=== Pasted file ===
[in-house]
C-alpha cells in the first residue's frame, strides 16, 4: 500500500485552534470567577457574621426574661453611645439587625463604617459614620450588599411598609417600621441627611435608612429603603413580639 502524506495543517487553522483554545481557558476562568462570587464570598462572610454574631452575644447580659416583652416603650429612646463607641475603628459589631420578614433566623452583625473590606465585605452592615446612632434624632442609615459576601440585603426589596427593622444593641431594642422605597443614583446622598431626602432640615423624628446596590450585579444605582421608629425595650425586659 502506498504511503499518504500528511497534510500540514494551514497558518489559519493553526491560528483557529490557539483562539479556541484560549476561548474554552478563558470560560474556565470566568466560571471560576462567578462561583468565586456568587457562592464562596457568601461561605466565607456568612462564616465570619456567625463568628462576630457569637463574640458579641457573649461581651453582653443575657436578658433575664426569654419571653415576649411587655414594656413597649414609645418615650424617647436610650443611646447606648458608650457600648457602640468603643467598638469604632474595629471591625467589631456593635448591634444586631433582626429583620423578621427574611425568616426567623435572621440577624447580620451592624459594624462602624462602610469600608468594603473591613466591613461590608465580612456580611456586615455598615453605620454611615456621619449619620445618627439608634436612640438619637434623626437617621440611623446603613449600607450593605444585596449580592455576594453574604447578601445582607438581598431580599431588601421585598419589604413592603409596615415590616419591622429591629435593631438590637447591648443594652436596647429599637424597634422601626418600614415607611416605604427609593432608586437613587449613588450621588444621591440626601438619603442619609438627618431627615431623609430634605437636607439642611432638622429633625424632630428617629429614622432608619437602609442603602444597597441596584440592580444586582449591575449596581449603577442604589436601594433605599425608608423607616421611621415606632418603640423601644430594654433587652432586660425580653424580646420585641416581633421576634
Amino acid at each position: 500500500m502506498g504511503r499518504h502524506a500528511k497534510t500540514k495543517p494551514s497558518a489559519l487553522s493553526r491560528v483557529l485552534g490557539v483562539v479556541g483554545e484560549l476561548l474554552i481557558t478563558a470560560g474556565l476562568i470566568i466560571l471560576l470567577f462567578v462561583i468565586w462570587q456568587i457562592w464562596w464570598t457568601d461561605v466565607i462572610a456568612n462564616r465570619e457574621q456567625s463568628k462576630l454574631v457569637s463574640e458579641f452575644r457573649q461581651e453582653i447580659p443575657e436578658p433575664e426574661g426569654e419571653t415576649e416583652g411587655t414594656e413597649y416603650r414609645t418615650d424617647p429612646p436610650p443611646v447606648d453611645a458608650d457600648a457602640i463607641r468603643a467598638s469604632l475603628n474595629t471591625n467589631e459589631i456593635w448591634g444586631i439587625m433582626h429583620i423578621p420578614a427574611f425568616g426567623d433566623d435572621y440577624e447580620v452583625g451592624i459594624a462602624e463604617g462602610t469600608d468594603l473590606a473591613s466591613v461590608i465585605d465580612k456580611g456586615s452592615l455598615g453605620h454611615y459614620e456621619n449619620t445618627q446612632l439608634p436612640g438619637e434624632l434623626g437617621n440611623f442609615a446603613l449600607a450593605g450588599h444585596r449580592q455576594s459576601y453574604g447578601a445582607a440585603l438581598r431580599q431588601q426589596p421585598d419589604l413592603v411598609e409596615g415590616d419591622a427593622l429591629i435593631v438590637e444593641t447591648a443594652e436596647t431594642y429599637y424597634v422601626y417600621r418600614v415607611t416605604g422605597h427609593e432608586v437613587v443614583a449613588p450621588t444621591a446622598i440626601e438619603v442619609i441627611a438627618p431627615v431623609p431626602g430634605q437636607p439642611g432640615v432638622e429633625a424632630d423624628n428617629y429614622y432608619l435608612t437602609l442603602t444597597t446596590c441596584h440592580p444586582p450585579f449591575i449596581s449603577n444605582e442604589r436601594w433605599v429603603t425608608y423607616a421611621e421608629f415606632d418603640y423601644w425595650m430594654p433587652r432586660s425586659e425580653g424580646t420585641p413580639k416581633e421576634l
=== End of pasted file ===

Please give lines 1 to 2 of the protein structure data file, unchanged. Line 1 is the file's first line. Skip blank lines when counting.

[in-house]
C-alpha cells in the first residue's frame, strides 16, 4: 500500500485552534470567577457574621426574661453611645439587625463604617459614620450588599411598609417600621441627611435608612429603603413580639 502524506495543517487553522483554545481557558476562568462570587464570598462572610454574631452575644447580659416583652416603650429612646463607641475603628459589631420578614433566623452583625473590606465585605452592615446612632434624632442609615459576601440585603426589596427593622444593641431594642422605597443614583446622598431626602432640615423624628446596590450585579444605582421608629425595650425586659 502506498504511503499518504500528511497534510500540514494551514497558518489559519493553526491560528483557529490557539483562539479556541484560549476561548474554552478563558470560560474556565470566568466560571471560576462567578462561583468565586456568587457562592464562596457568601461561605466565607456568612462564616465570619456567625463568628462576630457569637463574640458579641457573649461581651453582653443575657436578658433575664426569654419571653415576649411587655414594656413597649414609645418615650424617647436610650443611646447606648458608650457600648457602640468603643467598638469604632474595629471591625467589631456593635448591634444586631433582626429583620423578621427574611425568616426567623435572621440577624447580620451592624459594624462602624462602610469600608468594603473591613466591613461590608465580612456580611456586615455598615453605620454611615456621619449619620445618627439608634436612640438619637434623626437617621440611623446603613449600607450593605444585596449580592455576594453574604447578601445582607438581598431580599431588601421585598419589604413592603409596615415590616419591622429591629435593631438590637447591648443594652436596647429599637424597634422601626418600614415607611416605604427609593432608586437613587449613588450621588444621591440626601438619603442619609438627618431627615431623609430634605437636607439642611432638622429633625424632630428617629429614622432608619437602609442603602444597597441596584440592580444586582449591575449596581449603577442604589436601594433605599425608608423607616421611621415606632418603640423601644430594654433587652432586660425580653424580646420585641416581633421576634